Kangoku Inshoku izakaya, Sakae, Nagoya, Aichi.

There's a horror show nightly at 8pm. The doors are locked and a sound track cranks up. Dry ice starts to filter through the place and the staff don fright masks and attempt to scare you to death. It's loud and fun.

Kangoku Inshoku is popular with the younger generation especially for birthday parties when a cake with candles is brought to your table by the ghoulish staff with a clap-along rendition of "Happy Birthday".

Kangoku Inshoku offers various set courses ranging from 2,000-3,500 yen or order à la carte. Some of the things on the menu are also a bit spooky: silkworm pupa (Korean beondegi), frogs' legs and roast alligator to go along with the more mundane fried potatoes, onion rings and tuna salad.

If truth be told the food was pretty average and it really is too dark to enjoy your dinner and drink properly. But the horror experience and the novelty of eating in a prison cell are the main draws after all.

Kangoku Inshoku izakaya, Sakae, Nagoya, Aichi.

Kangoku Inshoku
Sakae 5-8-6, Naka-ku
Nagoya 460-0008
Tel: 052 264 0273
Hours: Monday-Thursday, Sunday & public holidays 6pm-1am; Friday & Saturday 6pm-3pm

© JapanVisitor.com

Monday, February 15, 2016

Takamatsu Station


Takamatsu Station in Takamatsu city in Kagawa Prefecture on Shikoku Island is on both the JR Yosan and Kotoku lines. The Yosan Line runs west from Takamatsu Station to Matsuyama Station (2 hours, 30 minutes) in Ehime Prefecture and then south west to Uwajima. The Kotoku Line connects Tokushima Station with Takamatsu Station in about 70 minutes by limited express train.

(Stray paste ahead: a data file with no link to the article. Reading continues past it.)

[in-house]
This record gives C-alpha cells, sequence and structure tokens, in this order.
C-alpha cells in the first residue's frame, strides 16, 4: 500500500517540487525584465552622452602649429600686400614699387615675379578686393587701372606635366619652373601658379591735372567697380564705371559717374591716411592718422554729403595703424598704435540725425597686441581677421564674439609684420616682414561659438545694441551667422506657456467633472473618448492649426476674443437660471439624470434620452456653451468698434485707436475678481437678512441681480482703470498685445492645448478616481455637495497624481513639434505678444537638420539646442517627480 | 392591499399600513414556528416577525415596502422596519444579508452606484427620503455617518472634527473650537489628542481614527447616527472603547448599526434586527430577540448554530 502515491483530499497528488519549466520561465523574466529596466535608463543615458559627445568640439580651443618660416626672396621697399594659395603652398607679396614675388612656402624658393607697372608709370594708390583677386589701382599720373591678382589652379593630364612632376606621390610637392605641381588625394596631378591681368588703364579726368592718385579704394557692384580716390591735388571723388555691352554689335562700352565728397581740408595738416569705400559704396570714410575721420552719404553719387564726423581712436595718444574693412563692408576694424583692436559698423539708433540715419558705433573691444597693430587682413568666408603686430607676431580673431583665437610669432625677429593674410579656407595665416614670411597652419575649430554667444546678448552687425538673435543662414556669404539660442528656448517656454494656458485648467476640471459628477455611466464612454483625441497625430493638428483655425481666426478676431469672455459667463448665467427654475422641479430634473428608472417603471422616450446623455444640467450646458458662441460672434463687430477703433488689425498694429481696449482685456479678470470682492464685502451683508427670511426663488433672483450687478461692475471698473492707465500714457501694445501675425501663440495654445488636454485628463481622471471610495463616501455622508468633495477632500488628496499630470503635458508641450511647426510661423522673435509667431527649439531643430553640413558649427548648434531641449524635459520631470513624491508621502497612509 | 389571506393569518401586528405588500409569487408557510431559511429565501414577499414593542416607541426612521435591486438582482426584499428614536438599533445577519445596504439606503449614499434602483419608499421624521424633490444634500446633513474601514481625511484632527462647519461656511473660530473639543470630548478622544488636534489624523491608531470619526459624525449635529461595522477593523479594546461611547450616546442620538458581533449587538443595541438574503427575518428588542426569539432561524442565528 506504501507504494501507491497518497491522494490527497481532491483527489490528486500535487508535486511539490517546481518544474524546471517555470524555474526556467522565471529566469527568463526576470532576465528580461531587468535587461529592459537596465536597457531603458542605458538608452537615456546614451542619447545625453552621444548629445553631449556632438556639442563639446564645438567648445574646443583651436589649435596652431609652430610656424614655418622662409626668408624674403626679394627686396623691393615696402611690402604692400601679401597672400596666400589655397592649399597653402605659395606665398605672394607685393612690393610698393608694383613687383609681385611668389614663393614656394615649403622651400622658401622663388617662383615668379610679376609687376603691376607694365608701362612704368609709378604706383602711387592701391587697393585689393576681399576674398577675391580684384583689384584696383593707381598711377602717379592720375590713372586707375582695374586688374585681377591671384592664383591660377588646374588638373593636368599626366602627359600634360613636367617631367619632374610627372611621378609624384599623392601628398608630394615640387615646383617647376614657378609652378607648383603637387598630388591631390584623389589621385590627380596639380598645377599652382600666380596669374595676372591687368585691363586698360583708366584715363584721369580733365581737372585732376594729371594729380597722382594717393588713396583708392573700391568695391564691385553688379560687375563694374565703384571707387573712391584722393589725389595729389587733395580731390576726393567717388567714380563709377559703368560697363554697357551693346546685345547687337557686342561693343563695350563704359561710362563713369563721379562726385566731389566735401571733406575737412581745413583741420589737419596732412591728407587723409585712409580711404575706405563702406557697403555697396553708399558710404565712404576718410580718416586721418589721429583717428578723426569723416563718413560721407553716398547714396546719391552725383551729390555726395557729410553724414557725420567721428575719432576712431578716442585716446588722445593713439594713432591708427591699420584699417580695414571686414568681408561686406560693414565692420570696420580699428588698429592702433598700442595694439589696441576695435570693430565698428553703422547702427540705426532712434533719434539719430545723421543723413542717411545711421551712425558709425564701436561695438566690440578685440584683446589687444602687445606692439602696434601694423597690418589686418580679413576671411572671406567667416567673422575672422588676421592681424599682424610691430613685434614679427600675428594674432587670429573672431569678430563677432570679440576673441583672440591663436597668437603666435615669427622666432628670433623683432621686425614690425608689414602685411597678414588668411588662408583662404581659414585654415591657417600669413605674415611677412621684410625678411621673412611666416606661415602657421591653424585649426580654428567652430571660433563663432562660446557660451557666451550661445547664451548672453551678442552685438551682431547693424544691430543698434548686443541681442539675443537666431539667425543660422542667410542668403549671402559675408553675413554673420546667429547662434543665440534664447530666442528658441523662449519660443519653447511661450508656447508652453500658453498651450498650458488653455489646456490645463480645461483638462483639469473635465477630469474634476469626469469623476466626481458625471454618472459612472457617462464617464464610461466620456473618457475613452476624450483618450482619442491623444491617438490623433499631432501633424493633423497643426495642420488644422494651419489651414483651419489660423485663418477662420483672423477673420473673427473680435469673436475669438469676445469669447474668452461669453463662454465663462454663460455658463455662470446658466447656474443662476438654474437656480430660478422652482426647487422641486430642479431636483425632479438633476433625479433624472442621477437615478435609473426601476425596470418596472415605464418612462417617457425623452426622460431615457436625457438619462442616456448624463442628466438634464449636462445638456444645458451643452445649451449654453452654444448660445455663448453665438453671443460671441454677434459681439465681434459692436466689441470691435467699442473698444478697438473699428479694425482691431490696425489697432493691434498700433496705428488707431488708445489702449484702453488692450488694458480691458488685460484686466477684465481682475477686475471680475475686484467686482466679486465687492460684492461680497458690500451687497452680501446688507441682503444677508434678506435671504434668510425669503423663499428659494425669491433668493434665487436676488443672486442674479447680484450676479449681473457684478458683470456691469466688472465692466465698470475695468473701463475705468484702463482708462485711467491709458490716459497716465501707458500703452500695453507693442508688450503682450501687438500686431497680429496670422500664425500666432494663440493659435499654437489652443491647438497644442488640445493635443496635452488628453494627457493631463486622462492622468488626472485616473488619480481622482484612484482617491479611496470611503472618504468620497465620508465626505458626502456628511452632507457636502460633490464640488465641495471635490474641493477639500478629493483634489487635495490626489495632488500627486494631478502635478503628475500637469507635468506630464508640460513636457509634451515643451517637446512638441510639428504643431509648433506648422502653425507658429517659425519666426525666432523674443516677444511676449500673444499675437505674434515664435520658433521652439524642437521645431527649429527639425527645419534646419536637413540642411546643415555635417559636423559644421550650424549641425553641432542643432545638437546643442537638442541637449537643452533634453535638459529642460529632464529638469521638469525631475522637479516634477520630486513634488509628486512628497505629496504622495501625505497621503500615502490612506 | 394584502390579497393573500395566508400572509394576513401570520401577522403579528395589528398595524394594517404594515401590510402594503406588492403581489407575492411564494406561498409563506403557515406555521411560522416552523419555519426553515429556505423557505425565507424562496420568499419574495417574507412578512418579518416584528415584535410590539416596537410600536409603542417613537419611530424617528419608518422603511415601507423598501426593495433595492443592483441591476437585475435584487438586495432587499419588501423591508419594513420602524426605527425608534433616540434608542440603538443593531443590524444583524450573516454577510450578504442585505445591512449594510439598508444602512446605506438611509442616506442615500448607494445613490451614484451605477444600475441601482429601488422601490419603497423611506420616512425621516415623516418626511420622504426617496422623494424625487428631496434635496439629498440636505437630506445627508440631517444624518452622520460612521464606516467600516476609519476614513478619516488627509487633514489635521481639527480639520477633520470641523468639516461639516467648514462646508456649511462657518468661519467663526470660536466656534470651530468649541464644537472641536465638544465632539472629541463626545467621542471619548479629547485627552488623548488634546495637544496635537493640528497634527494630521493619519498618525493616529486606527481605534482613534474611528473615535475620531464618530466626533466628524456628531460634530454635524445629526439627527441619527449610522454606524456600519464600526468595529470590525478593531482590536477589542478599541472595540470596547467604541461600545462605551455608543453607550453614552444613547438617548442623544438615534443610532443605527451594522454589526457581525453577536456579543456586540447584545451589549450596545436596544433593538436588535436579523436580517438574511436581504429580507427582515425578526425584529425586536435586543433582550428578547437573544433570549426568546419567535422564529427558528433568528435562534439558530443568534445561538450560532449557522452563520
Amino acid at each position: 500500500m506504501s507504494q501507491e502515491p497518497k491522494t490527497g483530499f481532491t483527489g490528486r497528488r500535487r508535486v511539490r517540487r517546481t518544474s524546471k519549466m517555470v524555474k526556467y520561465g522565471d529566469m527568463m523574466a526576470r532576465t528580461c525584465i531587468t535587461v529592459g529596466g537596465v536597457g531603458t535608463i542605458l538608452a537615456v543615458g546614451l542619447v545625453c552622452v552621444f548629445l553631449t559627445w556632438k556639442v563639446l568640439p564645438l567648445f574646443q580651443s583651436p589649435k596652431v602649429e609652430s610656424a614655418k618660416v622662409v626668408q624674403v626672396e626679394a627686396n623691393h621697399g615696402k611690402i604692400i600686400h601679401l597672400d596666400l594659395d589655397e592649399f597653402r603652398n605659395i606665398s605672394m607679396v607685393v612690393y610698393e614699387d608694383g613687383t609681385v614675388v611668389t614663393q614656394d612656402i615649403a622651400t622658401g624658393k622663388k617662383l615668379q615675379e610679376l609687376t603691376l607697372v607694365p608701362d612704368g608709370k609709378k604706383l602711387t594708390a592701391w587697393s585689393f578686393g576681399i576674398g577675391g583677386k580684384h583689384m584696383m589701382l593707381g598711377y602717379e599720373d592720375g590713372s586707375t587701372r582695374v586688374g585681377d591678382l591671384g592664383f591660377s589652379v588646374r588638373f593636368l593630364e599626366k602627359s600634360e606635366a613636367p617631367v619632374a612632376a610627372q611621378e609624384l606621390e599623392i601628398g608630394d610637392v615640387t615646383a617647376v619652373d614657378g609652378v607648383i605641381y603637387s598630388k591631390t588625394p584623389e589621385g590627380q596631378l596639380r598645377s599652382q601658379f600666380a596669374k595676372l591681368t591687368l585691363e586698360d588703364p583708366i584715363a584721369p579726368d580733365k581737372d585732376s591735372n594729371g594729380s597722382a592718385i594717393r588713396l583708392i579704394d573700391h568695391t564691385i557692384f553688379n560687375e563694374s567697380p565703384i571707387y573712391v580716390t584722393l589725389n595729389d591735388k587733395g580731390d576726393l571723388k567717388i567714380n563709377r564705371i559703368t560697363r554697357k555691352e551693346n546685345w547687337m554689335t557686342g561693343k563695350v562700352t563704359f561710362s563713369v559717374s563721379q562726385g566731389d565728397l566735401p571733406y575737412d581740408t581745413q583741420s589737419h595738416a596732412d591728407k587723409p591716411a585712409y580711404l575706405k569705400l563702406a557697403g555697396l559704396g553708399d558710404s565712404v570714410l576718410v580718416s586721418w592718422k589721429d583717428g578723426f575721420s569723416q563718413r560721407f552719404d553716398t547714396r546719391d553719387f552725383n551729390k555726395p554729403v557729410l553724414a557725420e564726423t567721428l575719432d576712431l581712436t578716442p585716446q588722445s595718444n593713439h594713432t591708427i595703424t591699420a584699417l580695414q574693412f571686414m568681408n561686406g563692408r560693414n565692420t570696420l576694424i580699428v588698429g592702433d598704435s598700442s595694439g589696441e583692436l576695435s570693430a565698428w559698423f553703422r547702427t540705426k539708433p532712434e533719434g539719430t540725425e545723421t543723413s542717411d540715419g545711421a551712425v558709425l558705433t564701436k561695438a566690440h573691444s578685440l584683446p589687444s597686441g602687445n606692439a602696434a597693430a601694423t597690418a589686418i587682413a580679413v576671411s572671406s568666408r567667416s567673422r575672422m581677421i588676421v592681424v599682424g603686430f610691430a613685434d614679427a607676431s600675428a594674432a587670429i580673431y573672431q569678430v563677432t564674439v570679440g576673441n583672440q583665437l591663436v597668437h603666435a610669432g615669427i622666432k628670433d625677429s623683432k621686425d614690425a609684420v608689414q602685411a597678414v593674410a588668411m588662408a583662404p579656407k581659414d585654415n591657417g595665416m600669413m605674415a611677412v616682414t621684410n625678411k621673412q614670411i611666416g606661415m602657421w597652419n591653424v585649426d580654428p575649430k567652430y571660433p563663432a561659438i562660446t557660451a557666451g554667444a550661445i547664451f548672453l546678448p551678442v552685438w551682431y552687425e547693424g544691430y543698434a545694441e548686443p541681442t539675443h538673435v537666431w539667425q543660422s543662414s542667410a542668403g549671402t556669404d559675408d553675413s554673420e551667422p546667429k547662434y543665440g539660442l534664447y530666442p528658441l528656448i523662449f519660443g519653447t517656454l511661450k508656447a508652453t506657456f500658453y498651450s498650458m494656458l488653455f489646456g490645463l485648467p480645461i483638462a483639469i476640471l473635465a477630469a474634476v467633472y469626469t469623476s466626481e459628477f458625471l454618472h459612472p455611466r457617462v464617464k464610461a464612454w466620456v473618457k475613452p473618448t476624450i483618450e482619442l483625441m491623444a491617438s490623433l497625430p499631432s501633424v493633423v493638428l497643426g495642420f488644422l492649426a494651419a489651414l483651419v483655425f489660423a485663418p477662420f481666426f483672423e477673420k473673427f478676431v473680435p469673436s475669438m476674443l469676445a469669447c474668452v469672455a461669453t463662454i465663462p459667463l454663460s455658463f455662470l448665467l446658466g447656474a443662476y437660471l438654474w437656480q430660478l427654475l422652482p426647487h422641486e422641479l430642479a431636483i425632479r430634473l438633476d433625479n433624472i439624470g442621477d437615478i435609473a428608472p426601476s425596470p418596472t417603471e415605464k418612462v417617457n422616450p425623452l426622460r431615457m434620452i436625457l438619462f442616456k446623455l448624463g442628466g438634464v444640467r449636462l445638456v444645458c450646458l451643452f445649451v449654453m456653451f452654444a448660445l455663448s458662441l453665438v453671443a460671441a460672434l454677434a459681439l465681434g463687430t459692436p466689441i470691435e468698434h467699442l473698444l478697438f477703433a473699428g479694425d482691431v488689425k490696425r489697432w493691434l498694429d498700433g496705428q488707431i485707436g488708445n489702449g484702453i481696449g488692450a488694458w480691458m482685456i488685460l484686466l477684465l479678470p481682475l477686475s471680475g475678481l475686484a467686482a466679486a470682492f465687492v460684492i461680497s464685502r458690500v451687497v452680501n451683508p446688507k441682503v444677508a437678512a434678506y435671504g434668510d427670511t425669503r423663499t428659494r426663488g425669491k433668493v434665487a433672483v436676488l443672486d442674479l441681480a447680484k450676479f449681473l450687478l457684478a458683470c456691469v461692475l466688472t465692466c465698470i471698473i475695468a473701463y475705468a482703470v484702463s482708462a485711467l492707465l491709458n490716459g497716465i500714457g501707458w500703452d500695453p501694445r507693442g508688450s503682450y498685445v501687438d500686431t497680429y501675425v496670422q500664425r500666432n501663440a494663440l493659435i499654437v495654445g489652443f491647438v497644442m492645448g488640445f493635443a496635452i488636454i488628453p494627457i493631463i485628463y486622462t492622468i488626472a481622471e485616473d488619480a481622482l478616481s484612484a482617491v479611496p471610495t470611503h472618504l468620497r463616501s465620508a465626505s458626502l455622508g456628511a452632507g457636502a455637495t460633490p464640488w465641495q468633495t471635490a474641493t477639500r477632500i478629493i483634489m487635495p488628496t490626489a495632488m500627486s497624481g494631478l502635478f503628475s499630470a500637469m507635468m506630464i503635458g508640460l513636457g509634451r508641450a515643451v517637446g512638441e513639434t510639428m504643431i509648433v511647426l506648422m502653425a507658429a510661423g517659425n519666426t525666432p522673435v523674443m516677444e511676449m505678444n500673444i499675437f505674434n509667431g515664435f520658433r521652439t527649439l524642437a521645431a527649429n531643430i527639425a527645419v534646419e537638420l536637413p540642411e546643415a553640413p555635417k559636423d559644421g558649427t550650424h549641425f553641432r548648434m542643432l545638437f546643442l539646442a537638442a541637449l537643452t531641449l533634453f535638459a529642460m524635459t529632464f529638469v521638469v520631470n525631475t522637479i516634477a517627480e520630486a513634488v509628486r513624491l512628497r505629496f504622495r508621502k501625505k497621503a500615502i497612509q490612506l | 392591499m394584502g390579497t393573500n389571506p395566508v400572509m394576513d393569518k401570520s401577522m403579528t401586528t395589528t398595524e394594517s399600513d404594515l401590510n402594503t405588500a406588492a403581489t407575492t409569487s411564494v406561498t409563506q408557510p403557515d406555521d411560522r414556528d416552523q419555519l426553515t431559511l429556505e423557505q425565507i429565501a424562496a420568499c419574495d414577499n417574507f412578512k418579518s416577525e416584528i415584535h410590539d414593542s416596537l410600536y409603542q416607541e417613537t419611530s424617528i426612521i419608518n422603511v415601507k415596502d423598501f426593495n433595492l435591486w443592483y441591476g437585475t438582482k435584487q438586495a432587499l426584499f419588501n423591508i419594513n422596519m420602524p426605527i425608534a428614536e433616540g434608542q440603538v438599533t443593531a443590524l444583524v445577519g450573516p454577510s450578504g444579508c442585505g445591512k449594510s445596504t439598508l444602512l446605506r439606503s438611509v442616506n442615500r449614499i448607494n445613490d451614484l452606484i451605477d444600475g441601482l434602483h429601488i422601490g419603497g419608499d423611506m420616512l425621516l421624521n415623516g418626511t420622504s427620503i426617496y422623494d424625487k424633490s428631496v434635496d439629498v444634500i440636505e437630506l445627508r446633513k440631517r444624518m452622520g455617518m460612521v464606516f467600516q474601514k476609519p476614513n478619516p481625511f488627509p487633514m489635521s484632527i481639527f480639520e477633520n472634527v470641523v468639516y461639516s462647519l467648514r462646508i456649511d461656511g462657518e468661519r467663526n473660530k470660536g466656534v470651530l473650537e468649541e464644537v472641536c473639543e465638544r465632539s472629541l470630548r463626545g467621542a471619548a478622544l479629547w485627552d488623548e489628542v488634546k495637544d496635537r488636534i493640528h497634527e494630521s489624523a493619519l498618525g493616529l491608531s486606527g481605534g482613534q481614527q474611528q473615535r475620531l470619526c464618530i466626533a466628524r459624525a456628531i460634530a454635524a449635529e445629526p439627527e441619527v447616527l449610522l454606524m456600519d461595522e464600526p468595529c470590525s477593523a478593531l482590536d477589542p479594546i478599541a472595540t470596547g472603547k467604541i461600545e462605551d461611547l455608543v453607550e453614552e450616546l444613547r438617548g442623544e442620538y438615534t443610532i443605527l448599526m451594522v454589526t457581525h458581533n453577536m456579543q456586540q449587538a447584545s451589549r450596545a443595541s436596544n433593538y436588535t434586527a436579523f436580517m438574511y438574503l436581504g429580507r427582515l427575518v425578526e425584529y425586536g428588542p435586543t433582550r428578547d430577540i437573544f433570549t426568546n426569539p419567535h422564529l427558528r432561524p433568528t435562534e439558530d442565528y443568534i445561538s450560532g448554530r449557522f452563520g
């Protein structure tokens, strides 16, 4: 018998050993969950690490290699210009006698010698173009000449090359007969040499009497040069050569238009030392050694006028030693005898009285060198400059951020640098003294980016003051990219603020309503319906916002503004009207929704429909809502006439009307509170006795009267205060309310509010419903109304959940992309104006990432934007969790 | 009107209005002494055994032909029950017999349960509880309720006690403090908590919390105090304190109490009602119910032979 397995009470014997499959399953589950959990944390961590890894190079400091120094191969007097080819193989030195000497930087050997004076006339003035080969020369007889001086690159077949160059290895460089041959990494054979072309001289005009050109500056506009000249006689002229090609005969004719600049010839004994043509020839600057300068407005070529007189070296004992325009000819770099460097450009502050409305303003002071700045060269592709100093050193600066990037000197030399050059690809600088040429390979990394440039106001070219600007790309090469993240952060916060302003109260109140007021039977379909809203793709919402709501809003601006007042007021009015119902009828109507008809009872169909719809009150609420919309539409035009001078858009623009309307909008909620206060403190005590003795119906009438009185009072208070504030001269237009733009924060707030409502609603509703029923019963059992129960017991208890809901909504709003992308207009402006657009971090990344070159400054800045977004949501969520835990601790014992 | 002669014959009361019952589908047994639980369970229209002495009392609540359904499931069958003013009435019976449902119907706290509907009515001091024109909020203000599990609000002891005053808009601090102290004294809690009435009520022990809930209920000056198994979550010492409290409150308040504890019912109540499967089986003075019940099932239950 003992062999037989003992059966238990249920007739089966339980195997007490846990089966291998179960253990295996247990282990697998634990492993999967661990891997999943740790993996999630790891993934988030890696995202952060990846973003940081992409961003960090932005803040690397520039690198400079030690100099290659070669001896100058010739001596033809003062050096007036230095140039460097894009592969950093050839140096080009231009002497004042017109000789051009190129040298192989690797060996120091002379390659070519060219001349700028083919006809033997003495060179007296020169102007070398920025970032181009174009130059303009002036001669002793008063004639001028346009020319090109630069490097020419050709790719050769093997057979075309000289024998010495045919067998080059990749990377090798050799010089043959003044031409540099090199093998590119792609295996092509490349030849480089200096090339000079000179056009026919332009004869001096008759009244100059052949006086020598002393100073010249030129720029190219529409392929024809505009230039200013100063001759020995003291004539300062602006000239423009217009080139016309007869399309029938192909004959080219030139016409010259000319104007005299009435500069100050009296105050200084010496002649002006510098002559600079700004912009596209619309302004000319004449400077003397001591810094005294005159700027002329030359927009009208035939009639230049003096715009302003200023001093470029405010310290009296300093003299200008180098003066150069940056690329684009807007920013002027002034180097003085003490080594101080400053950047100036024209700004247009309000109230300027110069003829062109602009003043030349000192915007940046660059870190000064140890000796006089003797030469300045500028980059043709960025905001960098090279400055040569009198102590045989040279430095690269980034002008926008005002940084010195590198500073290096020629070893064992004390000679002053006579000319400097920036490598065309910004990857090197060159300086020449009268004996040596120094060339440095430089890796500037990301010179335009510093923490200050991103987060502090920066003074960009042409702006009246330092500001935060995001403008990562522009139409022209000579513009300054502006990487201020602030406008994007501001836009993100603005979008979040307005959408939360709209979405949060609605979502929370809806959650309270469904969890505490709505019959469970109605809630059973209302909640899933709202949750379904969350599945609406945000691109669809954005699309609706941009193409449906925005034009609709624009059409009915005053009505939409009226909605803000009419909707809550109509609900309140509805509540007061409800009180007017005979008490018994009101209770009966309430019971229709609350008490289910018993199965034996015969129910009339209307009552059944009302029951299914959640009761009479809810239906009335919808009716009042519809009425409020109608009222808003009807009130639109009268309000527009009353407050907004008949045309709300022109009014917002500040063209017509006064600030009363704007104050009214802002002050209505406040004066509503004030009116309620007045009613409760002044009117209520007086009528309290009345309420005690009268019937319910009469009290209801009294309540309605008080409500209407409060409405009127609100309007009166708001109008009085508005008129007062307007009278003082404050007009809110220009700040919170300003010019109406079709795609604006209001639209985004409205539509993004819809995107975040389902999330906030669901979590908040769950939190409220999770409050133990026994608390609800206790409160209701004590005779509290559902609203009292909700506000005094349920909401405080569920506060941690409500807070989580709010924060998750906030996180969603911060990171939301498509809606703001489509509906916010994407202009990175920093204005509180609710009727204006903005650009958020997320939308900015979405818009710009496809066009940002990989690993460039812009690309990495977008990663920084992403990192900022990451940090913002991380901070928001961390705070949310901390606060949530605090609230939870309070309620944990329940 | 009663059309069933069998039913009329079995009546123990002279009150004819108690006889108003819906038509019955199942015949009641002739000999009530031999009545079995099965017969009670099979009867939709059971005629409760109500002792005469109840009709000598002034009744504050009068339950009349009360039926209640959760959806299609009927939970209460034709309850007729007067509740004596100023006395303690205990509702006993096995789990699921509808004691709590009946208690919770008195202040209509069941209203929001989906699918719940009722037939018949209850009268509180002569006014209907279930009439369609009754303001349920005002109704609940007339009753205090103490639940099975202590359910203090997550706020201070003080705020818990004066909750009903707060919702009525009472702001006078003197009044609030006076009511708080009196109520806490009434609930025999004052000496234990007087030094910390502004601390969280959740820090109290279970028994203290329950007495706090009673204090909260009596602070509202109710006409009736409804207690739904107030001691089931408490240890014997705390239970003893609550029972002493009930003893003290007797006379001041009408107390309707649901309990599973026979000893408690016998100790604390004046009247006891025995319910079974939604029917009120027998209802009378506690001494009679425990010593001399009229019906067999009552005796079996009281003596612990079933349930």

Takamatsu Station, Shikoku.

The Uzushio Limited Express train connects Okayama with Takamatsu and Tokushima. The JR Marine Liner connects Okayama with Takamatsu in about 55-60 minutes across the Seto Ohashi Bridge.

Takamatsu Station, Takamatsu, Shikoku.

A short walk from Takamatsu Station is Takamatsuchikko the terminus for the Kotoden Kotohira Line for Kotoden-Kotohira Station.

Hotels near Takamatsu Station include the 4-star Rihga Hotel Zest Takamatsu, the JR Hotel Clement Takamatsu, the 3-star Takamatsu Terminal Hotel and the Hotel Areaone Takamatsu.

© JapanVisitor.com

Sunday, February 14, 2016

Japan News This Week 14 February 2016


Japan News.
Seoul’s Colonial Boomerang
New York Times

Japan 'paternity leave' MP quits amid affair scandal

Japan Is Selling Bonds Guaranteed To Lose You Money

Downfall of Japanese TV’s girl next door highlights wider industry sexism

Japan’s environment minister withdraws radiation remarks
Japan Times

Rethinking Japan's Deflation Trap: On the Failure to Reach Kuroda Haruhiko's 2% Inflation Target -
Japan Focus

Last Week's Japan News on the JapanVisitor blog


"How happy is your country? A new report used interviews with more than 146,000 people around the world to rank 145 countries by the well being of their residents.

Participants answered questions about five aspects of their well-being: their sense of purpose, social relationships, financial situations, community involvement and physical health. Based on their responses, participants were considered "thriving," "struggling" or "suffering" in each of those five aspects."

We want to know: why are people in Latin America and non-Anglophone northern Europe so damn happy - and Asians much less so?

Here is the list:

1 Panama
2 Costa Rica
3 Puerto Rico
4 Switzerland
5 Belize
6 Chile
7 Denmark
8 Guatemala
9 Austria
10 Mexico
11 Uruguay
12 Argentina
13 Colombia
14 Kyrgyzstan
15 Brazil
16 Norway
17 Netherlands
18 El Salvador
19 Turkmenistan
20 Myanmar

23 USA

92 Japan

117 South Korea

127 China

Source: Live Science

© JapanVisitor.com

Wednesday, February 10, 2016

The Museum Archaeological Institute of Kashihara